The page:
When I listened to the beginning of Tubular Bells I, of course, thought about it’s links to horror classic The Exorcist. My husband, well, he was reminded of its use in a children’s programme as a way to mark tension. Talks to the wealth of different experiences we all have I guess… or that maybe he watched suspect things as a kid.
Anyway, Tubular Bells is one of those albums I have been keen to hear for ages both for its connection to a brilliant film but also because of Mike Oldfield’s cover of ‘In Dulci Jubilo’ that is such a Christmastime staple. Now that I have actually listened to it, I cannot believe that this was the debut album of a 19 year old who played pretty much all of the instruments.
19. He was 19 when he made this. It took the better part of a year for him to record all the overdubs and managed to have the vision to pull of this unique landmark album that was unlike anything else in prog rock at the time. Just two tracks, each a whole side long, and yet I didn’t actually feel the length of the album. Sure, it made it harder to weave the tracks between a day of meetings but I made it work somehow.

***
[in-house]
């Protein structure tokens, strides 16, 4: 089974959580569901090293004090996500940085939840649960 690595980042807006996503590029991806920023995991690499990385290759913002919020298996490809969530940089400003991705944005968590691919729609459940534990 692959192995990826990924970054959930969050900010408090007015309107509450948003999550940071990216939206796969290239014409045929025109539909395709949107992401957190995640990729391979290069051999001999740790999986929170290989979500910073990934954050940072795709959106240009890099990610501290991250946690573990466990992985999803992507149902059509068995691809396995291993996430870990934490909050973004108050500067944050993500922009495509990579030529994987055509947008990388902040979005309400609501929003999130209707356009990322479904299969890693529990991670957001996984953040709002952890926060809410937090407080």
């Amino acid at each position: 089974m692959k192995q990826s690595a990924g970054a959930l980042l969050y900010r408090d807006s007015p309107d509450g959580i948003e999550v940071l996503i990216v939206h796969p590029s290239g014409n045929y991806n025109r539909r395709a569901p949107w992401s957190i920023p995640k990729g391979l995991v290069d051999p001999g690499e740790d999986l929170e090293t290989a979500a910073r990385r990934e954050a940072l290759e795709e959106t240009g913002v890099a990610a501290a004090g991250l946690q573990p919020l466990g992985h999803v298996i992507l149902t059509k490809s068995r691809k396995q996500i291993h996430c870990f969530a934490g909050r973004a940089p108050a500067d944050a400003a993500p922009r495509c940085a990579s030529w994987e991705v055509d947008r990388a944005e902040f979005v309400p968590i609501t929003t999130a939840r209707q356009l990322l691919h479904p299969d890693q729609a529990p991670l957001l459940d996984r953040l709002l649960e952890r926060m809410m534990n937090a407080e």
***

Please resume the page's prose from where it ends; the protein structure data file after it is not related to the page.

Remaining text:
And that’s the thing about this album. Usually a long concept album like this, which is two tracks more because of the constraints of working with vinyl rather than anything else, is something that would end up boring me a bit. However Tubular Bells is a real journey that just evolves across the two halves. Sure, the Exorcist bit sticks around afterwards but that’s more because of how familiar it is and that it’s the opening bars. It’s a vision that worked and it’s a something that is so hard to think of a 19 year old pulling off near solo.